Dubai- Oil-exporting Arab states of the Gulf are heading “in the right direction” to plug budgetary gaps thanks to fiscal reforms but more change is still necessary, IMF regional chief Jihad Azour told AFP in an interview Tuesday.
“This is going in the right direction,” said Azour, who was in Dubai to launch the IMF update for its regional Economic Outlook for the Middle East and central Asia. He affirmed that “if they continue on this path in the next three to five years, the level of deficit will be less than 2 percent of gross domestic product.”
“Fiscal adjustment is still needed. Additional reforms are still needed, especially on the structural side,” Azour said.
This would be “in order to diversify the economy and to allow the economy to grow outside the oil sector, to create additional jobs as well as to be less dependent on the volatility in the oil market,” he added.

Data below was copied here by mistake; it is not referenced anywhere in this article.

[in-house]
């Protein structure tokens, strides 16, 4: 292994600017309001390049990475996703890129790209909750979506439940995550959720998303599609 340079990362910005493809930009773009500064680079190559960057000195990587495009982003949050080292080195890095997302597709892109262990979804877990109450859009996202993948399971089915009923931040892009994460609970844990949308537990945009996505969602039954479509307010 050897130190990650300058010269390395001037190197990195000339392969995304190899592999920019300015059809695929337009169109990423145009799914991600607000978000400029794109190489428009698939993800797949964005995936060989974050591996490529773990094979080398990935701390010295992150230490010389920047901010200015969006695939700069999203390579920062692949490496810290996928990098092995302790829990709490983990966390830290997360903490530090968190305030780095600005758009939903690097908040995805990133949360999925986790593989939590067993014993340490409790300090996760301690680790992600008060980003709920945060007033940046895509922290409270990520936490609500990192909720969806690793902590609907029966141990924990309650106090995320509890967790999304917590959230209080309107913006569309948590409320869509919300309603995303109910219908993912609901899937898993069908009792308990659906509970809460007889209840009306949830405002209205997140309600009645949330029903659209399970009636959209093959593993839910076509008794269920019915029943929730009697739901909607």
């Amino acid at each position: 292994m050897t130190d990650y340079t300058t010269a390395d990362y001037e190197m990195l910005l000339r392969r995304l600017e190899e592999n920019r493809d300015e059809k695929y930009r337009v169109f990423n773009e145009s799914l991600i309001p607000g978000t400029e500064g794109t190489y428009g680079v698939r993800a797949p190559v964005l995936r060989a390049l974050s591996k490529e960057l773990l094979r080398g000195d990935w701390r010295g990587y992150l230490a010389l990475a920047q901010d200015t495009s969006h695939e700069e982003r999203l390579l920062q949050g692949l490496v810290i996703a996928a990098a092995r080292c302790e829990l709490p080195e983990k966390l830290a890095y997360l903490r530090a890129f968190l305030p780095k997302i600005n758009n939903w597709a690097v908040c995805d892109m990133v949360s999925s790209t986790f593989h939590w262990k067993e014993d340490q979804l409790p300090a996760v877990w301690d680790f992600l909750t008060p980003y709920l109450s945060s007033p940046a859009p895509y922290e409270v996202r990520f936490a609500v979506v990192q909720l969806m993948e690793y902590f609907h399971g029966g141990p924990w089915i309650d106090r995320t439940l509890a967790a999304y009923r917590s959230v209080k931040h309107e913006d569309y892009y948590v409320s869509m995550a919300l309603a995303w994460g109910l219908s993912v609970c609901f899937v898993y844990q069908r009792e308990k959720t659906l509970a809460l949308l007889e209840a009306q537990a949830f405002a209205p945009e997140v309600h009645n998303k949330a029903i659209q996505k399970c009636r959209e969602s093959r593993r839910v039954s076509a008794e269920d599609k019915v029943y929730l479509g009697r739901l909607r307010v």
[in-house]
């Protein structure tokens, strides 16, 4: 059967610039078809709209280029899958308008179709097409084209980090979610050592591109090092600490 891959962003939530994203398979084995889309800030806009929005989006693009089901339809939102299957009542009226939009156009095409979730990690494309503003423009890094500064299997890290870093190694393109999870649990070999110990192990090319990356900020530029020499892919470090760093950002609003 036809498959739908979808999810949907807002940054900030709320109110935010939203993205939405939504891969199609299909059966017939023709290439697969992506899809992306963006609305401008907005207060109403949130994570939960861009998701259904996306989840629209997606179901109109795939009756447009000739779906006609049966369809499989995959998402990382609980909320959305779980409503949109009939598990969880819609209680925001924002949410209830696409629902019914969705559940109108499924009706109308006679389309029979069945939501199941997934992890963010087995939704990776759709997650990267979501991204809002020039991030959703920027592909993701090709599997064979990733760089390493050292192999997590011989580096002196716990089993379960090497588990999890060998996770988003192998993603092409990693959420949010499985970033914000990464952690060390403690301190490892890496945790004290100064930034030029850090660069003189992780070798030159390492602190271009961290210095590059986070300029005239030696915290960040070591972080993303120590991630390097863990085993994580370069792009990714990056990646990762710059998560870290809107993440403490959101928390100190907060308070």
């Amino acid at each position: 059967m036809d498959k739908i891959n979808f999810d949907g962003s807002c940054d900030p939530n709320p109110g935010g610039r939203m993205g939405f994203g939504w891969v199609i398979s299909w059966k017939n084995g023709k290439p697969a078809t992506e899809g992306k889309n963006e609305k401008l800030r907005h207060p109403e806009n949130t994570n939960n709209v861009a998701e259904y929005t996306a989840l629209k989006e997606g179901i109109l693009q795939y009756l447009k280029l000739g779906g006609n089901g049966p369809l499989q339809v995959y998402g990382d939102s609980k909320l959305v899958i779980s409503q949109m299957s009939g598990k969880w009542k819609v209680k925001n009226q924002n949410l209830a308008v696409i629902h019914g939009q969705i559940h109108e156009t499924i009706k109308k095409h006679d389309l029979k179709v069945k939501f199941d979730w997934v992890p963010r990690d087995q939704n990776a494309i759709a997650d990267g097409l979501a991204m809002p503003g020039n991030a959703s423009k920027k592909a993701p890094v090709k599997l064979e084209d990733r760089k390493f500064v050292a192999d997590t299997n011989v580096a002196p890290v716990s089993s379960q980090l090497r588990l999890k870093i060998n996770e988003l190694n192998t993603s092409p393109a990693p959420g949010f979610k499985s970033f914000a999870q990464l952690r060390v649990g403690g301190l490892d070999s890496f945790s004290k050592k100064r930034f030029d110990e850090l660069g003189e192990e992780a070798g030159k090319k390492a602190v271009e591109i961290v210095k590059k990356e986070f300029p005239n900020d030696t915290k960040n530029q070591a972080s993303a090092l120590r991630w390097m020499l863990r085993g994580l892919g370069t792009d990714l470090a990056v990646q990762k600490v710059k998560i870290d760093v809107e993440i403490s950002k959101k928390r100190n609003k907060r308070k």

“The Saudi government made strong fiscal adjustments over the past two years and was able to reduce expenditure,” he said, adding that Riyadh has renewed its commitment to achieve a fiscal balance in 2020.
“Given the level of buffers that Saudi has, they can phase in a more progressive way their fiscal adjustment and they can space it over time,” Azour added.
Azour said imposing VAT is an “important move” that will help diversify revenues outside oil and help strengthen tax institutions.
The regional report shows that non-oil growth in the GCC is projected to strengthen from almost 1.9 percent in 2016 to three percent this year.
“In the GCC, the oil sector was affected by the cut in production. However, the non-oil sector grew,” IMF regional chief said, adding that the “2017 outcome is showing in fact that the non-oil sector is gaining more growth potential and recovering faster than the oil sector.”